New Private Cloud in Germany, DropBox Slashes its Prices and more news

3 Min read

LeaseWeb Introduces CloudStack Private Cloud in Germany

LeaseWeb, the provider of web hosting services and CDN solutions announced the expansion of it’s LeaseWeb Private Cloud offering that is powered by Apache CloudStack. The new extension  is built for tech-savvy cloud users including system integrators, MSPS, VARs, Internet media and application developers, allowing them to flexibly create and manage multiple instances . The solutions enables users  to assign dedicated cloud resources, and thus giving them the liberty to customize their virtual infrastructure according to their requirements.  After launching in US, Amsterdam and Germany, LeaseWeb plans to expand globally and offer this high-performance solution to customers all across the globe.

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Dropbox Slashes Its Prices – Adds New Features To Fight Competition

Dropbox’s officials announced that their customers will now get one terabyte of storage space for $10. The reason behind this being the growing competition between online storage companies in the technology domain. Dropbox users received 100 gigabytes for $10 and now they will be receiving 10 x that amount for the same price. Earlier this year, Google dropped their prices on their drive data storage from $50 to $10 for one terabyte space and now Dropbox is left no other choice except to slash their prices. In order to put themselves in a better position, Dropbox is now adding special security and attractive additional features to their “pro” plan. Earlier this year, Google dropped their prices on their drive data storage from $50 to $10 for one terabyte space, giving no choice to Dropbox but to follow.

Check the full story at CloudTweaks.

America’s federal states with the fastest/slowest Internet

Virginia tops the list of the states with the fastest Internet, with an average Internet speed of 13.7 megabits per second. Massachusetts and Delaware tied for second at 13.1 Mbps, followed by Rhode Island and the District of Columbia at 12.9 and 12.8 Mbps, respectively. Alaska came in last place at 7 Mbps—not too far behind Montana, Kentucky and Arkansas. all states saw an increase in their average connection speeds except for Virginia, which dropped 4.3% from its speed in the fourth quarter of 2013. Historically, the East Coast holds the title for the fastest Internet connection speed in the US.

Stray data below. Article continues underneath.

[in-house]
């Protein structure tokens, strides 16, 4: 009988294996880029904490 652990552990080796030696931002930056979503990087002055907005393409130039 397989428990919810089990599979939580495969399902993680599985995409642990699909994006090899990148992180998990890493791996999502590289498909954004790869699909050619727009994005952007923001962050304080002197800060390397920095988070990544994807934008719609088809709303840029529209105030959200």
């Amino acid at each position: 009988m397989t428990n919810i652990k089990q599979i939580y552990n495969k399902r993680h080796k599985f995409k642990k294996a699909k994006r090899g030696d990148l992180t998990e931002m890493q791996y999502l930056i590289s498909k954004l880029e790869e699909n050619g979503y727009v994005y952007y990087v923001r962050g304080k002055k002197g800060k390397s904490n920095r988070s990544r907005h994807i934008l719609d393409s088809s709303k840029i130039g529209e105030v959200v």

Full story at Time Magazine.

Cedexis Case Study – Why You Need a Multi-CDN

Wednesday morning marked a significiant network outage. Cedexis studied the impact the outage had on the 5r major CDN-s. The top 5 CDN providers being studied are Akamai, Limelight, Highwinds, Level3 and Fastly.

Akamai actually got FASTER during the outage, due to lack of competing traffic from the other CDN-s who weren’t able to reach the ASN. Some CDNs do better than others given any particular outage event. If enterprises multi-home in the correct way they can achieve 100% uptime and the best possible latency. The CDN-s that are embedded correctly into the ISPs are the ones that survive when these types of outages occur.

The really valuable insight here is the value of a multi-CDN strategy. For a robust multi-CDN strategy, contact and protect your CDN from a network outage.

Check the story at Cedexis Blog.

Downtime In Cloud Computing

There have been bigger and smaller outages in 2014. A 2013 research paper estimates 2007-2012 losses caused by cloud service providers to be $273 million, which might not be an astonishing figure, given the size of the industry. No service can realistically guarantee even near-constant uptime. 99.9% a month is still 45 minutes of allowed downtime, and a few unlucky businesses can very well suffer from that. Certain types of businesses, such as brokerage firms, can suffer immensely from any downtime. The best plan is to have a backup (simply host a read-only version of the website in a seperate date center, but it doesn’t fare well with websites hosting terabytes of user-generated content) or to implement challenge-response mechanisms that automatically check the integrity of the data. This is the cheaper solution, but ultimately only protects your data, not your uptime, which remains in the hands of the cloud provider service.

Full article at CloudTweaks.

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